“We did away with anything out of a can, no colorings, no msg, no preservatives. We changed our house water, we changed our drinking water, we did extensive vitamin-mineral cleanses, detoxifications...there’s a couple more things we want to do — unfortunately, the only thing that hinders us is cost. Insurance doesn’t cover anything. These doctors that we have, like the homeopathic one in London, insurance won’t even touch them. Chiropractic costs alone are close to $2000 a year.
“Some people think I’m crazy, but the majority of people I’ve come in contact with, if they go gluten-free, dairy-free, they see a change in their child. It floors me that more parents aren’t willing to try it.
“It’s hard, but what do you have to lose? Put all your food in Tupperware containers, put it away for 30 days, go 100 percent clean for your child. They might cry or whine, you may have to be in the kitchen longer, but see if it makes a difference. We’ve decided to do it as a family, as a unit, and that makes it easier, and we’ve all gotten healthier.”
Family yard to farmyard
As Jeri began to see the results in Soren, she increasingly transformed the family yard into a farmyard. I first noticed her front yard on a summer walk. The whole yard, every inch was used purposely. It was like looking at a contradiction — it was exuberant and lush, yet orderly.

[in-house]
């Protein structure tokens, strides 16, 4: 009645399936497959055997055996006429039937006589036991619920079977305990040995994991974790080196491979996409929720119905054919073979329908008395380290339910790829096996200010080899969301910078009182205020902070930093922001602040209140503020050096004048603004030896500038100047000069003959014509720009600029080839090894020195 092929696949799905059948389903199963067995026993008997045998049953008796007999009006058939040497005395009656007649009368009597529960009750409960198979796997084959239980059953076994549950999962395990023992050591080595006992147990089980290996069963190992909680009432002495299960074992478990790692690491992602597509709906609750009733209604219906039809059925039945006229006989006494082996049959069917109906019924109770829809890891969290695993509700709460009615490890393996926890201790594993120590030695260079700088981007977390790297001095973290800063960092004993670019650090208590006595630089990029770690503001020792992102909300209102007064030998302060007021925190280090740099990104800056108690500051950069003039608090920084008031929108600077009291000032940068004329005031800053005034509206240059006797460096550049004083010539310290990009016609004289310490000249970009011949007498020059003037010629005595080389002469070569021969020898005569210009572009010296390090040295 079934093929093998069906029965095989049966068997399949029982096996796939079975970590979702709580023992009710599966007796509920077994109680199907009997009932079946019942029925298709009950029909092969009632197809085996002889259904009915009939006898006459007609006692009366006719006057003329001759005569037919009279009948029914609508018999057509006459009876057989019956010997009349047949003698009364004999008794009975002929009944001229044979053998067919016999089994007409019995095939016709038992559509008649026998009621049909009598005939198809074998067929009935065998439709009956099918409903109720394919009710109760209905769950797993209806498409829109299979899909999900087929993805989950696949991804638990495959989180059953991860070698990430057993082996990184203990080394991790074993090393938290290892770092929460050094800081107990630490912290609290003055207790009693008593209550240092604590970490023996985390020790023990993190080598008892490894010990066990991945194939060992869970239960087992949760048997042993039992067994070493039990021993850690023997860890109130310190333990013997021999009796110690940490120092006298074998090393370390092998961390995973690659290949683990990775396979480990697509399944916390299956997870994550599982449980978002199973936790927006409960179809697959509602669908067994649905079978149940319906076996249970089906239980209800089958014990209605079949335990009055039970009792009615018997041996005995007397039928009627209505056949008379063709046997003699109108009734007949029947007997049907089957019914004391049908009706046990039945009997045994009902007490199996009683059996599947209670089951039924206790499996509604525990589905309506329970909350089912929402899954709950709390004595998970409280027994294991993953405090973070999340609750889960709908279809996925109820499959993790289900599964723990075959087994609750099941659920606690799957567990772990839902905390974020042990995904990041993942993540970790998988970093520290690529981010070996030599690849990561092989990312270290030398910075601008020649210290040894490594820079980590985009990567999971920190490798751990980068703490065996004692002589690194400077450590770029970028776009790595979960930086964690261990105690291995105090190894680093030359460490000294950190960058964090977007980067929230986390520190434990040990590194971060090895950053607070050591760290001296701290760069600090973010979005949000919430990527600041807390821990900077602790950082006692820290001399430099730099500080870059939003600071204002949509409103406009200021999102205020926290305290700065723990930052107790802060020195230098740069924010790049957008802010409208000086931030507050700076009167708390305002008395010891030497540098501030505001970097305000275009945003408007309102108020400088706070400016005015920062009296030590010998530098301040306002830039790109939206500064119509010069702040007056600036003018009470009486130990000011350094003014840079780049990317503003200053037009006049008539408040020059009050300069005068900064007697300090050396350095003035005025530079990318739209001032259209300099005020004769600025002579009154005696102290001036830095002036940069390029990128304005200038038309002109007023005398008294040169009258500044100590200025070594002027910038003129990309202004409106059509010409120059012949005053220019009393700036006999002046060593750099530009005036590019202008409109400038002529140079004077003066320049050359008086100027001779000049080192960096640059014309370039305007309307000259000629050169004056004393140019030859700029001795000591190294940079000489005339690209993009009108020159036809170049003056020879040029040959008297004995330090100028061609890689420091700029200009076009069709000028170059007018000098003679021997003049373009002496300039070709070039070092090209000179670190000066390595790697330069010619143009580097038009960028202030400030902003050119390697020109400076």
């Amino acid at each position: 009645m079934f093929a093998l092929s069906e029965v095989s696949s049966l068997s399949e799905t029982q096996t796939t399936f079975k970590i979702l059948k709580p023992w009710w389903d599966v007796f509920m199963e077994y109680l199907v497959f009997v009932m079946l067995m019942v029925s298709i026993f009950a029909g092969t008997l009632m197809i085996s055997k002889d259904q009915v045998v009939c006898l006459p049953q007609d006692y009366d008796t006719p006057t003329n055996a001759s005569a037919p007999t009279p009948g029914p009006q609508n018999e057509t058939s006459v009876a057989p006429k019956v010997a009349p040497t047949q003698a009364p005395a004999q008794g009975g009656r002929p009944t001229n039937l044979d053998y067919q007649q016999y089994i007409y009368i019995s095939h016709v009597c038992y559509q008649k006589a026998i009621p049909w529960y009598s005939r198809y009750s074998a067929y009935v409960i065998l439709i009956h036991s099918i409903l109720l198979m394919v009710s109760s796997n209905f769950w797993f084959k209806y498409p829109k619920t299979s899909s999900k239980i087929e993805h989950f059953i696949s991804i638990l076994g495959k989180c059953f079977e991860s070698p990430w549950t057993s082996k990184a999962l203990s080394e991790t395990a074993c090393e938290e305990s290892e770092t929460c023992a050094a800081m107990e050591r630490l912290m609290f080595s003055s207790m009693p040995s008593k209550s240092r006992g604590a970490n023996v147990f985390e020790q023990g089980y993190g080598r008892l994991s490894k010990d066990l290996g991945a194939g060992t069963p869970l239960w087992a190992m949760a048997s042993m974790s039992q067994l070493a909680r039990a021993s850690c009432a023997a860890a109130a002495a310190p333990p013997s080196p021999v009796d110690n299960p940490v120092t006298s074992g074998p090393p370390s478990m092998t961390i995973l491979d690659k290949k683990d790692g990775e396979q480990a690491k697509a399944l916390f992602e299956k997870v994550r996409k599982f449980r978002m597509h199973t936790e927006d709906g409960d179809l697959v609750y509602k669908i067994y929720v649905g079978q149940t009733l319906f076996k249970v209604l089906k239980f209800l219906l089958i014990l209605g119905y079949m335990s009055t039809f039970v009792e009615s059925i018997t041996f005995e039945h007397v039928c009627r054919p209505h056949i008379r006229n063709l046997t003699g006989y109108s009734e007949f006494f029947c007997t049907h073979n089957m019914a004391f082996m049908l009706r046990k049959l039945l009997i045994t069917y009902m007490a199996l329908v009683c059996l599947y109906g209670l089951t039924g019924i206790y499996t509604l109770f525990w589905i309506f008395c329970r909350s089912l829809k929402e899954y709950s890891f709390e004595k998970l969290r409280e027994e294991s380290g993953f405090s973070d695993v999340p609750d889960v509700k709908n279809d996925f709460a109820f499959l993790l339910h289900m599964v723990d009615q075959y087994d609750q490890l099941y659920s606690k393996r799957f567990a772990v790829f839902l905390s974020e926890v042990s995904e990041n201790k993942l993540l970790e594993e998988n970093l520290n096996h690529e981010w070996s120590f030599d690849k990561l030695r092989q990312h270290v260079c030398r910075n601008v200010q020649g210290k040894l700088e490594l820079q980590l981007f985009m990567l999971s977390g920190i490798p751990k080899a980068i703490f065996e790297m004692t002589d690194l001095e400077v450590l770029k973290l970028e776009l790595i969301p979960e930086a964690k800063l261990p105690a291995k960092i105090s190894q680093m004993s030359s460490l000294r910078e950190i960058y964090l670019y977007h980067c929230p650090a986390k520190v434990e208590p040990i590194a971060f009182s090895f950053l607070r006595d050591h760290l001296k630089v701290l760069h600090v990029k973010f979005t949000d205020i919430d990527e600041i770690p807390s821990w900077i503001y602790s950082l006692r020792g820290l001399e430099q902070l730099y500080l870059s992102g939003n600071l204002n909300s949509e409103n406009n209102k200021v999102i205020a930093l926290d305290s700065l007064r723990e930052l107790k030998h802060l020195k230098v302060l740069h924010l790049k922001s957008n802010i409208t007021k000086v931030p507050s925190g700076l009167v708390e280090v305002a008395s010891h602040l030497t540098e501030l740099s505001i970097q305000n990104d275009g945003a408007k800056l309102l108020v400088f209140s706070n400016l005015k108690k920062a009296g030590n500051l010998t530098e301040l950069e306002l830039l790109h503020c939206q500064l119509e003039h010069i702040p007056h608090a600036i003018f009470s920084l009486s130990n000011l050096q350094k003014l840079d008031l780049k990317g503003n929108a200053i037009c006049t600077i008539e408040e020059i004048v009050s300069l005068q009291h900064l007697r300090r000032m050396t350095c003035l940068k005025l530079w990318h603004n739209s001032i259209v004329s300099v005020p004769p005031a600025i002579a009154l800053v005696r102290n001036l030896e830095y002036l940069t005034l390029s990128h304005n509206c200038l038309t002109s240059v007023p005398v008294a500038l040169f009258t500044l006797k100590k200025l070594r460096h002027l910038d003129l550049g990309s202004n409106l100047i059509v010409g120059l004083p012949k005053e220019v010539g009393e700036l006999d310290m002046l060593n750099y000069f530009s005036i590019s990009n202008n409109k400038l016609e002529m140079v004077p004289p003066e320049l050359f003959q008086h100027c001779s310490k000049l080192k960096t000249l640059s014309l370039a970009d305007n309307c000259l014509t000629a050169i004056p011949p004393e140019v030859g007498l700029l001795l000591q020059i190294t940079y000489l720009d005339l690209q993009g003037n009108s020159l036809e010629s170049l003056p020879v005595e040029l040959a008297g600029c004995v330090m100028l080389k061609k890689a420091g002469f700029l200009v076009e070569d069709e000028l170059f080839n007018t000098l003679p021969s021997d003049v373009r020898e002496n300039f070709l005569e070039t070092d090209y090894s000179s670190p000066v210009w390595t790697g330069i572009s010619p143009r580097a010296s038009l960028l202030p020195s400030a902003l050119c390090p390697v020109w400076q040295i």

There were squash blossoms as big as elephant ears, and Jeri was spraying something on them. My squash always does a mildew meltdown by late summer, so I wanted to know her secret.
“It’s a mixture of baking soda and water,” she said. “It’s the only thing that works on the mold these plants get.”
I asked her how she amends her soil to grow such stunning plants and she invited my husband and I into the back yard. Inside the house was a little girl who was about two — her daughter Josie — standing in the kitchen munching on a carrot. Through the sliding-glass doors leading to the back yard, I glimpsed a tropical retreat — there was a pool, a hot tub, and a hammock strung between two trees. Where was the farm?
We went outside and Jeri explained the layout: “The back yard is where I have all my tropical fruit — mango, papaya, and passion fruit. On one side of the house I have my beehive and over on that side I also have all my potatoes in barrels. It’s a really interesting way to grow your potatoes. They’re all in bins or barrels and they just keep growing. At the end of the day, you put a tarp down and flip over your barrel, you sort through the potatoes or sweet potatoes and put all your dirt back in your barrel and start over.
“I have a quail hutch with nine quail. I have six meat birds in the back, two dwarf Nigerian goats, one which will get pregnant next year so she’ll produce half a gallon a day. Then we have three rabbits, which we’re playing with the idea of breeding and using as sustainable meat.